Drug Safety and the FDA


Donald Trump has nominated and the Senate has confirmed (57 to 42) Scott Gottlieb to head the Food & Drug Administration (FDA). Gottlieb is a physician, an aggressive investor (venture capitalist) in health-care companies, has worked for many years as a consultant and advisor to big drug companies, and is a former deputy FDA Commissioner. Financial disclosures reveal that he earned $645,000 from drug companies and trade groups in 2016. Not surprisingly considering his background, Gottlieb is said to be in favor of allowing drugs to come to market quicker through accelerated FDA approval and against allowing U.S. consumers to import cheaper drugs from Canada or other countries. He also favors allowing doctors to liberally prescribe and drug companies to market drugs for off-label uses, i.e., uses that have not been approved by the FDA. In short, his history reveals he is more focused on making money for himself and drug companies than in the core mission of the FDA, which is safety and efficacy.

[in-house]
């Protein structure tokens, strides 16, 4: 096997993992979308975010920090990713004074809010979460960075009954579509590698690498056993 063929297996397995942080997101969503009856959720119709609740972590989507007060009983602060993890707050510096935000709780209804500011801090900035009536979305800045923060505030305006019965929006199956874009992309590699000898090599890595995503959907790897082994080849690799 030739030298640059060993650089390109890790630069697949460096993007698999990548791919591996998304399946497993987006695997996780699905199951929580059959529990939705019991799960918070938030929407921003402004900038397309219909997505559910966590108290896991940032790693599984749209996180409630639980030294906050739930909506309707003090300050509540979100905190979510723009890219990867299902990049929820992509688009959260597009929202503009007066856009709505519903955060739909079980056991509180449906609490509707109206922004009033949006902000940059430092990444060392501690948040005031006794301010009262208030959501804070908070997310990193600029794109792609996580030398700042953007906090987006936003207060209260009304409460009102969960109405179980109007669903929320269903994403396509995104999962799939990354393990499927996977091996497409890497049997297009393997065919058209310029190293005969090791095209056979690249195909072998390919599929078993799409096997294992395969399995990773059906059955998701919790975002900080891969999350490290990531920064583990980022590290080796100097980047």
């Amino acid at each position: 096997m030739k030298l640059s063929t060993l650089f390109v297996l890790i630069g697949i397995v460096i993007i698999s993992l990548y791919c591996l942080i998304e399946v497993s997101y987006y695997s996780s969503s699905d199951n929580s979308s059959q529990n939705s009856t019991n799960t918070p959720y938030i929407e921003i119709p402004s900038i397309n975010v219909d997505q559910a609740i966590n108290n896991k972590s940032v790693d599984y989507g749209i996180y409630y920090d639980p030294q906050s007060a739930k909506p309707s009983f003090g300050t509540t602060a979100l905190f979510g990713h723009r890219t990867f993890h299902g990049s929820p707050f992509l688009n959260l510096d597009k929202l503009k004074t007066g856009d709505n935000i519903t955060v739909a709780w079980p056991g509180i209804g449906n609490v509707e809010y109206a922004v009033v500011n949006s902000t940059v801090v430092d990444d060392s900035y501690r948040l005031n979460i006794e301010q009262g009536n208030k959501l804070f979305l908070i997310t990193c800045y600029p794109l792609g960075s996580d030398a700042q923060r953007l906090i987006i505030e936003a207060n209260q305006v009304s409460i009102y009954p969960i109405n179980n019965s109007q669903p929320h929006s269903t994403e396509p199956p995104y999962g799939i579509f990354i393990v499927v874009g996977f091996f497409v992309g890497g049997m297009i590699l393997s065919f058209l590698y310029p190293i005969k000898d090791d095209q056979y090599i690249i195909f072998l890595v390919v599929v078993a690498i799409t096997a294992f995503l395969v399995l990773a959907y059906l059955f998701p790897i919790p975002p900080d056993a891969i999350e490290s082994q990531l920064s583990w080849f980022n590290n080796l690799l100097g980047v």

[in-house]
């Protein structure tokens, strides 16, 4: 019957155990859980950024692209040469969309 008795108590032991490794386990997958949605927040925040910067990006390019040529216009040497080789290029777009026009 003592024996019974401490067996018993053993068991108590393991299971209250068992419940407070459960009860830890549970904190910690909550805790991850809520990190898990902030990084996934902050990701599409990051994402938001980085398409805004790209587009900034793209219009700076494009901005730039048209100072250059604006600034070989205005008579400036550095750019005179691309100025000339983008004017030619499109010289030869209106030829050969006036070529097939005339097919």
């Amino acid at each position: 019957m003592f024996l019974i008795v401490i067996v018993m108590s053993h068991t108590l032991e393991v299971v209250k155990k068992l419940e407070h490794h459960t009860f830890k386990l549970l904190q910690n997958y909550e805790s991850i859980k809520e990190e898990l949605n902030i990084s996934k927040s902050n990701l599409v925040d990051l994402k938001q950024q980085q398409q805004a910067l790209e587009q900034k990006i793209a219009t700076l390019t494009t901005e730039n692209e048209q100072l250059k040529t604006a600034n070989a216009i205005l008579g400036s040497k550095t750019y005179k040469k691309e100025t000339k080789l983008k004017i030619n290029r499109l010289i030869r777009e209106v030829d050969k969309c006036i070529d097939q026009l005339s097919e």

As luck would have it, on the same day Gottlieb’s confirmation was reported in the media, the Yale School of Medicine released a study that found nearly 1/3 of all drugs approved for sale by the FDA over a 10 year period were subject to post-approval “safety events” such as changes in warning labels and safety advisories to doctors and the public. The rate of new safety issues was twice as high for drugs that won accelerated approval from the FDA.

According to the Wall Street Journal, “The finding about accelerated approvals raises questions about the push in Congress and the White House for faster approval of new medicines.”

As with so many of Trump’s appointments, this one seems to be a case of appointing someone whose self-interest and strongly held opinions are diametrically opposed to the core mission of the agency they are to run.